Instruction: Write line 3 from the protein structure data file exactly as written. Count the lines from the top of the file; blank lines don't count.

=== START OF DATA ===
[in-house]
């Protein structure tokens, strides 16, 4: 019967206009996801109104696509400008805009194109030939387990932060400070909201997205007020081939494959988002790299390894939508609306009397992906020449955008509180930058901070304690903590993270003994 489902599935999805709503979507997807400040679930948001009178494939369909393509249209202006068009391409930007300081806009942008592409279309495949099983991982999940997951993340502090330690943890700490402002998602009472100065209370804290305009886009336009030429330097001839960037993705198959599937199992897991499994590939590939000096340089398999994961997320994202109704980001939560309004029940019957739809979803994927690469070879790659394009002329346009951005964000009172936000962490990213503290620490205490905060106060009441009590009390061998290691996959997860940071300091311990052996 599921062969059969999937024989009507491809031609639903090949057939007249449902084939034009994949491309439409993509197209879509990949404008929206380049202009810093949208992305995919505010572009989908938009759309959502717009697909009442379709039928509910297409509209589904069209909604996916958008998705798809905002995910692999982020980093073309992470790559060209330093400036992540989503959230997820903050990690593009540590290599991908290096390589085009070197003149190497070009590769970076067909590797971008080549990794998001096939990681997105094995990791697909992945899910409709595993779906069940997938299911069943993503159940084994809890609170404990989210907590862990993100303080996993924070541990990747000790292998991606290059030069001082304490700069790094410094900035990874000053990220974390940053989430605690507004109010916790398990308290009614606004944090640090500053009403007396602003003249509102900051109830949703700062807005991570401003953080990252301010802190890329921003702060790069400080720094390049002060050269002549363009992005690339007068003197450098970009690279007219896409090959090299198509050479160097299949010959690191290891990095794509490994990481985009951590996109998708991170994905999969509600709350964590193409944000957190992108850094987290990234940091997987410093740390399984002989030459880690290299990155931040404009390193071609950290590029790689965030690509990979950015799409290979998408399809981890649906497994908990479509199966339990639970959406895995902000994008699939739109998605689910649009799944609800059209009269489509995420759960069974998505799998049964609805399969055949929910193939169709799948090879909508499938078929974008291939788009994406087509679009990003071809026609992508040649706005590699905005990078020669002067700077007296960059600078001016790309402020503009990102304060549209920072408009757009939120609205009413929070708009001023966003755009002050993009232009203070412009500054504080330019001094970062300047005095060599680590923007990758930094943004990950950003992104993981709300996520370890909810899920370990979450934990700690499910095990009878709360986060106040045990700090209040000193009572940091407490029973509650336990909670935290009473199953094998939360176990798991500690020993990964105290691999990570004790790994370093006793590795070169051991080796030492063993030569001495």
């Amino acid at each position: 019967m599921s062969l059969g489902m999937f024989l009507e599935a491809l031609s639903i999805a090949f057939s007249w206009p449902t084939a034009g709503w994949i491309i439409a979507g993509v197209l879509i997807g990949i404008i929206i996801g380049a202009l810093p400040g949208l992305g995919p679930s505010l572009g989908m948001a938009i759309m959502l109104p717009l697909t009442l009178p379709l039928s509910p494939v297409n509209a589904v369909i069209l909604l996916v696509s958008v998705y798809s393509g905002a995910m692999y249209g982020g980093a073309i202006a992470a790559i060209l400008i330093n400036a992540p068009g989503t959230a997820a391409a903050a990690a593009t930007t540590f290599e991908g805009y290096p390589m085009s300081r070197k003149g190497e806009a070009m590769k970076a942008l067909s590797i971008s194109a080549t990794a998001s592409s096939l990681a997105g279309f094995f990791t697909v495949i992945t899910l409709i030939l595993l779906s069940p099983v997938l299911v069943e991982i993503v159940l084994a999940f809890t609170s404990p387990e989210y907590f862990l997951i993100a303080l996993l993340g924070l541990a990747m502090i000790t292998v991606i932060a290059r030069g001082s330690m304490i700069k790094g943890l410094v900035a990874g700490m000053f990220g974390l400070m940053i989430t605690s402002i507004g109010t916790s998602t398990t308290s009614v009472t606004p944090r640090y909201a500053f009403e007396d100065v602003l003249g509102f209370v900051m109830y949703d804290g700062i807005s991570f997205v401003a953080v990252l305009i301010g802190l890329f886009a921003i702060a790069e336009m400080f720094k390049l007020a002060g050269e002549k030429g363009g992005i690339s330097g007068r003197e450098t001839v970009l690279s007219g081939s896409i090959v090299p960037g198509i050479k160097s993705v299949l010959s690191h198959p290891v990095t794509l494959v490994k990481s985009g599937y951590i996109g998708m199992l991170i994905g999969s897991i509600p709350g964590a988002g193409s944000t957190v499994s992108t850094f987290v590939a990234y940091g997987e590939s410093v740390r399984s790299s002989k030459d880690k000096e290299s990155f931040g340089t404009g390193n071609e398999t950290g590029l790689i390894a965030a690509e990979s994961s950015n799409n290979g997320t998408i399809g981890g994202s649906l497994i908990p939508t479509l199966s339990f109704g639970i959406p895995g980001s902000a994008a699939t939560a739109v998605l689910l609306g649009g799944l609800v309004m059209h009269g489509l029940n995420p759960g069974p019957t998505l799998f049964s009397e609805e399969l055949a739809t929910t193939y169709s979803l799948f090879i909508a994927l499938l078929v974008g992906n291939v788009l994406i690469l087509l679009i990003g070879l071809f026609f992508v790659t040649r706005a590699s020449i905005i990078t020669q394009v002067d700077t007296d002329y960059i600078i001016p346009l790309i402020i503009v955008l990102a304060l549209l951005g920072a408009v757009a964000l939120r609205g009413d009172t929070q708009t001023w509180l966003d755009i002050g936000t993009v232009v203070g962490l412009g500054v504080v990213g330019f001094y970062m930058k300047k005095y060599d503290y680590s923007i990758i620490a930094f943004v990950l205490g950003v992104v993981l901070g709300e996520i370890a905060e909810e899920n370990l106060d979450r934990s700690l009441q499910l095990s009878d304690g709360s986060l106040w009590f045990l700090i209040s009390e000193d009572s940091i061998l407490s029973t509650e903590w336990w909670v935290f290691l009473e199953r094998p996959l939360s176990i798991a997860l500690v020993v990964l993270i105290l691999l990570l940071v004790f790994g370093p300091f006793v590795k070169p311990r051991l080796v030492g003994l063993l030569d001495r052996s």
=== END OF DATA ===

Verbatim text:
């Amino acid at each position: 019967m599921s062969l059969g489902m999937f024989l009507e599935a491809l031609s639903i999805a090949f057939s007249w206009p449902t084939a034009g709503w994949i491309i439409a979507g993509v197209l879509i997807g990949i404008i929206i996801g380049a202009l810093p400040g949208l992305g995919p679930s505010l572009g989908m948001a938009i759309m959502l109104p717009l697909t009442l009178p379709l039928s509910p494939v297409n509209a589904v369909i069209l909604l996916v696509s958008v998705y798809s393509g905002a995910m692999y249209g982020g980093a073309i202006a992470a790559i060209l400008i330093n400036a992540p068009g989503t959230a997820a391409a903050a990690a593009t930007t540590f290599e991908g805009y290096p390589m085009s300081r070197k003149g190497e806009a070009m590769k970076a942008l067909s590797i971008s194109a080549t990794a998001s592409s096939l990681a997105g279309f094995f990791t697909v495949i992945t899910l409709i030939l595993l779906s069940p099983v997938l299911v069943e991982i993503v159940l084994a999940f809890t609170s404990p387990e989210y907590f862990l997951i993100a303080l996993l993340g924070l541990a990747m502090i000790t292998v991606i932060a290059r030069g001082s330690m304490i700069k790094g943890l410094v900035a990874g700490m000053f990220g974390l400070m940053i989430t605690s402002i507004g109010t916790s998602t398990t308290s009614v009472t606004p944090r640090y909201a500053f009403e007396d100065v602003l003249g509102f209370v900051m109830y949703d804290g700062i807005s991570f997205v401003a953080v990252l305009i301010g802190l890329f886009a921003i702060a790069e336009m400080f720094k390049l007020a002060g050269e002549k030429g363009g992005i690339s330097g007068r003197e450098t001839v970009l690279s007219g081939s896409i090959v090299p960037g198509i050479k160097s993705v299949l010959s690191h198959p290891v990095t794509l494959v490994k990481s985009g599937y951590i996109g998708m199992l991170i994905g999969s897991i509600p709350g964590a988002g193409s944000t957190v499994s992108t850094f987290v590939a990234y940091g997987e590939s410093v740390r399984s790299s002989k030459d880690k000096e290299s990155f931040g340089t404009g390193n071609e398999t950290g590029l790689i390894a965030a690509e990979s994961s950015n799409n290979g997320t998408i399809g981890g994202s649906l497994i908990p939508t479509l199966s339990f109704g639970i959406p895995g980001s902000a994008a699939t939560a739109v998605l689910l609306g649009g799944l609800v309004m059209h009269g489509l029940n995420p759960g069974p019957t998505l799998f049964s009397e609805e399969l055949a739809t929910t193939y169709s979803l799948f090879i909508a994927l499938l078929v974008g992906n291939v788009l994406i690469l087509l679009i990003g070879l071809f026609f992508v790659t040649r706005a590699s020449i905005i990078t020669q394009v002067d700077t007296d002329y960059i600078i001016p346009l790309i402020i503009v955008l990102a304060l549209l951005g920072a408009v757009a964000l939120r609205g009413d009172t929070q708009t001023w509180l966003d755009i002050g936000t993009v232009v203070g962490l412009g500054v504080v990213g330019f001094y970062m930058k300047k005095y060599d503290y680590s923007i990758i620490a930094f943004v990950l205490g950003v992104v993981l901070g709300e996520i370890a905060e909810e899920n370990l106060d979450r934990s700690l009441q499910l095990s009878d304690g709360s986060l106040w009590f045990l700090i209040s009390e000193d009572s940091i061998l407490s029973t509650e903590w336990w909670v935290f290691l009473e199953r094998p996959l939360s176990i798991a997860l500690v020993v990964l993270i105290l691999l990570l940071v004790f790994g370093p300091f006793v590795k070169p311990r051991l080796v030492g003994l063993l030569d001495r052996s």